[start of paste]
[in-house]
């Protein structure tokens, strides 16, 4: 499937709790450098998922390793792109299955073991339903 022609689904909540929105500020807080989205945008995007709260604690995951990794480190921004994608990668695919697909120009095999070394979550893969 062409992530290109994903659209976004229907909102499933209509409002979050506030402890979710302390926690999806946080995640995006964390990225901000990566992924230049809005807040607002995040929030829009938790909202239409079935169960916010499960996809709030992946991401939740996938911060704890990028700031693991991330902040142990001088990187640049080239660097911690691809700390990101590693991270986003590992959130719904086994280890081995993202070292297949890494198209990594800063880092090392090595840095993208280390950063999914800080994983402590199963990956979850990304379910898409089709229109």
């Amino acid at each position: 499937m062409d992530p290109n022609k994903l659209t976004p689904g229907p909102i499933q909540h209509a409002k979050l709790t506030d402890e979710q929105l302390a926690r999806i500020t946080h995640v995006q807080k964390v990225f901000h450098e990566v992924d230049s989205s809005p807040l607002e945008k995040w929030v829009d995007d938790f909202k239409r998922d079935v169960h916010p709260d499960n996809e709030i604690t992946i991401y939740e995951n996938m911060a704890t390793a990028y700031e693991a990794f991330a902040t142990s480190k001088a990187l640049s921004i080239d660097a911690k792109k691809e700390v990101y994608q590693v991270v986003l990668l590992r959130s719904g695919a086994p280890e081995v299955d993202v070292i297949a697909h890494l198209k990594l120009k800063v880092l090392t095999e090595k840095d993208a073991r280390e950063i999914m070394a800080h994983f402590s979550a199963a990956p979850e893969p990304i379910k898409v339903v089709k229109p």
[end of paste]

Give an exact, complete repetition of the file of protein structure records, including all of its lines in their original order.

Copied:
[in-house]
């Protein structure tokens, strides 16, 4: 499937709790450098998922390793792109299955073991339903 022609689904909540929105500020807080989205945008995007709260604690995951990794480190921004994608990668695919697909120009095999070394979550893969 062409992530290109994903659209976004229907909102499933209509409002979050506030402890979710302390926690999806946080995640995006964390990225901000990566992924230049809005807040607002995040929030829009938790909202239409079935169960916010499960996809709030992946991401939740996938911060704890990028700031693991991330902040142990001088990187640049080239660097911690691809700390990101590693991270986003590992959130719904086994280890081995993202070292297949890494198209990594800063880092090392090595840095993208280390950063999914800080994983402590199963990956979850990304379910898409089709229109």
């Amino acid at each position: 499937m062409d992530p290109n022609k994903l659209t976004p689904g229907p909102i499933q909540h209509a409002k979050l709790t506030d402890e979710q929105l302390a926690r999806i500020t946080h995640v995006q807080k964390v990225f901000h450098e990566v992924d230049s989205s809005p807040l607002e945008k995040w929030v829009d995007d938790f909202k239409r998922d079935v169960h916010p709260d499960n996809e709030i604690t992946i991401y939740e995951n996938m911060a704890t390793a990028y700031e693991a990794f991330a902040t142990s480190k001088a990187l640049s921004i080239d660097a911690k792109k691809e700390v990101y994608q590693v991270v986003l990668l590992r959130s719904g695919a086994p280890e081995v299955d993202v070292i297949a697909h890494l198209k990594l120009k800063v880092l090392t095999e090595k840095d993208a073991r280390e950063i999914m070394a800080h994983f402590s979550a199963a990956p979850e893969p990304i379910k898409v339903v089709k229109p």